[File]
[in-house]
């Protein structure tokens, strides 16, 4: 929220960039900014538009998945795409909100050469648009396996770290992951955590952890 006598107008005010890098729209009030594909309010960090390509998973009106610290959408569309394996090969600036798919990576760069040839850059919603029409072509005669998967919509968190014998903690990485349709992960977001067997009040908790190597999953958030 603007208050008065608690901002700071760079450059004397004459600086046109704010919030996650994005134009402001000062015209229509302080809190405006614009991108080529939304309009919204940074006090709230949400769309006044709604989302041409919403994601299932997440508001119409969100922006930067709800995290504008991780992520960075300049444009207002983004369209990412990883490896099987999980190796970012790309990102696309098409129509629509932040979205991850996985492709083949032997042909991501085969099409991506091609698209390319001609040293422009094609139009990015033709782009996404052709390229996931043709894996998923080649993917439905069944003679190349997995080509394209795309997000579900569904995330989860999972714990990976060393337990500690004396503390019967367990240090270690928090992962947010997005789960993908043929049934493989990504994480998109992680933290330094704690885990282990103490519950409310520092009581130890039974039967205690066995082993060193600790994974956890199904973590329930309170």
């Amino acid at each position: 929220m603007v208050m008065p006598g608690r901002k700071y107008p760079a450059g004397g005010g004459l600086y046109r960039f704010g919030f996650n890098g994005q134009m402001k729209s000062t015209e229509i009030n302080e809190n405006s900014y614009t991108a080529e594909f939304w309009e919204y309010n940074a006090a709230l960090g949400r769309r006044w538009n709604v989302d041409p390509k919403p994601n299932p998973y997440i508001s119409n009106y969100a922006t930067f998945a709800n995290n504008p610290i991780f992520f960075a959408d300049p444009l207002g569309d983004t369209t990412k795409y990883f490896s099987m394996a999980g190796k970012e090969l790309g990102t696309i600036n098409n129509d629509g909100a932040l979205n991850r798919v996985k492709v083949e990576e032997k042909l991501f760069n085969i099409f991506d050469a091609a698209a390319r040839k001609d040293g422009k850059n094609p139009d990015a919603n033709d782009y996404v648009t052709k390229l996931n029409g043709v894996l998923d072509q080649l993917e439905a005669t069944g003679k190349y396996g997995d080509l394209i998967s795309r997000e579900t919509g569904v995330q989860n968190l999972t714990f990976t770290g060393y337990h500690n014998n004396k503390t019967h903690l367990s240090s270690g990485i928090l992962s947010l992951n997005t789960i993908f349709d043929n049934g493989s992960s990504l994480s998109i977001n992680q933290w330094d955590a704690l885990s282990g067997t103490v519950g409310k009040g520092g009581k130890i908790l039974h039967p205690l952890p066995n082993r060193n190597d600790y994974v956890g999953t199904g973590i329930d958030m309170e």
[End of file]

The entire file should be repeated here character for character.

[in-house]
């Protein structure tokens, strides 16, 4: 929220960039900014538009998945795409909100050469648009396996770290992951955590952890 006598107008005010890098729209009030594909309010960090390509998973009106610290959408569309394996090969600036798919990576760069040839850059919603029409072509005669998967919509968190014998903690990485349709992960977001067997009040908790190597999953958030 603007208050008065608690901002700071760079450059004397004459600086046109704010919030996650994005134009402001000062015209229509302080809190405006614009991108080529939304309009919204940074006090709230949400769309006044709604989302041409919403994601299932997440508001119409969100922006930067709800995290504008991780992520960075300049444009207002983004369209990412990883490896099987999980190796970012790309990102696309098409129509629509932040979205991850996985492709083949032997042909991501085969099409991506091609698209390319001609040293422009094609139009990015033709782009996404052709390229996931043709894996998923080649993917439905069944003679190349997995080509394209795309997000579900569904995330989860999972714990990976060393337990500690004396503390019967367990240090270690928090992962947010997005789960993908043929049934493989990504994480998109992680933290330094704690885990282990103490519950409310520092009581130890039974039967205690066995082993060193600790994974956890199904973590329930309170």
């Amino acid at each position: 929220m603007v208050m008065p006598g608690r901002k700071y107008p760079a450059g004397g005010g004459l600086y046109r960039f704010g919030f996650n890098g994005q134009m402001k729209s000062t015209e229509i009030n302080e809190n405006s900014y614009t991108a080529e594909f939304w309009e919204y309010n940074a006090a709230l960090g949400r769309r006044w538009n709604v989302d041409p390509k919403p994601n299932p998973y997440i508001s119409n009106y969100a922006t930067f998945a709800n995290n504008p610290i991780f992520f960075a959408d300049p444009l207002g569309d983004t369209t990412k795409y990883f490896s099987m394996a999980g190796k970012e090969l790309g990102t696309i600036n098409n129509d629509g909100a932040l979205n991850r798919v996985k492709v083949e990576e032997k042909l991501f760069n085969i099409f991506d050469a091609a698209a390319r040839k001609d040293g422009k850059n094609p139009d990015a919603n033709d782009y996404v648009t052709k390229l996931n029409g043709v894996l998923d072509q080649l993917e439905a005669t069944g003679k190349y396996g997995d080509l394209i998967s795309r997000e579900t919509g569904v995330q989860n968190l999972t714990f990976t770290g060393y337990h500690n014998n004396k503390t019967h903690l367990s240090s270690g990485i928090l992962s947010l992951n997005t789960i993908f349709d043929n049934g493989s992960s990504l994480s998109i977001n992680q933290w330094d955590a704690l885990s282990g067997t103490v519950g409310k009040g520092g009581k130890i908790l039974h039967p205690l952890p066995n082993r060193n190597d600790y994974v956890g999953t199904g973590i329930d958030m309170e």